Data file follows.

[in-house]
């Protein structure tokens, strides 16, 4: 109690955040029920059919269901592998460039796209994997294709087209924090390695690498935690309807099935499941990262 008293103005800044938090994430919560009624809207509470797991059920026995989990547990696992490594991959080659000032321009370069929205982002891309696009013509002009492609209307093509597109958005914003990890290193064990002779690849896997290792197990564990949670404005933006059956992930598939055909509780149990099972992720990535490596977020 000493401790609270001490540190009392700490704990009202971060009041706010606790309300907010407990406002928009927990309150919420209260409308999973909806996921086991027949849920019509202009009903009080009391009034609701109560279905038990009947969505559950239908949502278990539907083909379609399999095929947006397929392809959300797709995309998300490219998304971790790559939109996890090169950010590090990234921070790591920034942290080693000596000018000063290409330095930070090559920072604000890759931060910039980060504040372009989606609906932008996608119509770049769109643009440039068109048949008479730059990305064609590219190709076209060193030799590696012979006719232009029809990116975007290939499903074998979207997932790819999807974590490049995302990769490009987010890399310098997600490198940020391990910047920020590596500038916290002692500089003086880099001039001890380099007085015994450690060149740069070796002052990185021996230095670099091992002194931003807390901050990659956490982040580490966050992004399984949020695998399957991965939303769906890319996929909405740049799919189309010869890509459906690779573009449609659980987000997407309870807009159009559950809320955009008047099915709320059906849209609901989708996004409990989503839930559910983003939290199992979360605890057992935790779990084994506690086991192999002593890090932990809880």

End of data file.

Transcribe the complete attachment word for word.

[in-house]
């Protein structure tokens, strides 16, 4: 109690955040029920059919269901592998460039796209994997294709087209924090390695690498935690309807099935499941990262 008293103005800044938090994430919560009624809207509470797991059920026995989990547990696992490594991959080659000032321009370069929205982002891309696009013509002009492609209307093509597109958005914003990890290193064990002779690849896997290792197990564990949670404005933006059956992930598939055909509780149990099972992720990535490596977020 000493401790609270001490540190009392700490704990009202971060009041706010606790309300907010407990406002928009927990309150919420209260409308999973909806996921086991027949849920019509202009009903009080009391009034609701109560279905038990009947969505559950239908949502278990539907083909379609399999095929947006397929392809959300797709995309998300490219998304971790790559939109996890090169950010590090990234921070790591920034942290080693000596000018000063290409330095930070090559920072604000890759931060910039980060504040372009989606609906932008996608119509770049769109643009440039068109048949008479730059990305064609590219190709076209060193030799590696012979006719232009029809990116975007290939499903074998979207997932790819999807974590490049995302990769490009987010890399310098997600490198940020391990910047920020590596500038916290002692500089003086880099001039001890380099007085015994450690060149740069070796002052990185021996230095670099091992002194931003807390901050990659956490982040580490966050992004399984949020695998399957991965939303769906890319996929909405740049799919189309010869890509459906690779573009449609659980987000997407309870807009159009559950809320955009008047099915709320059906849209609901989708996004409990989503839930559910983003939290199992979360605890057992935790779990084994506690086991192999002593890090932990809880």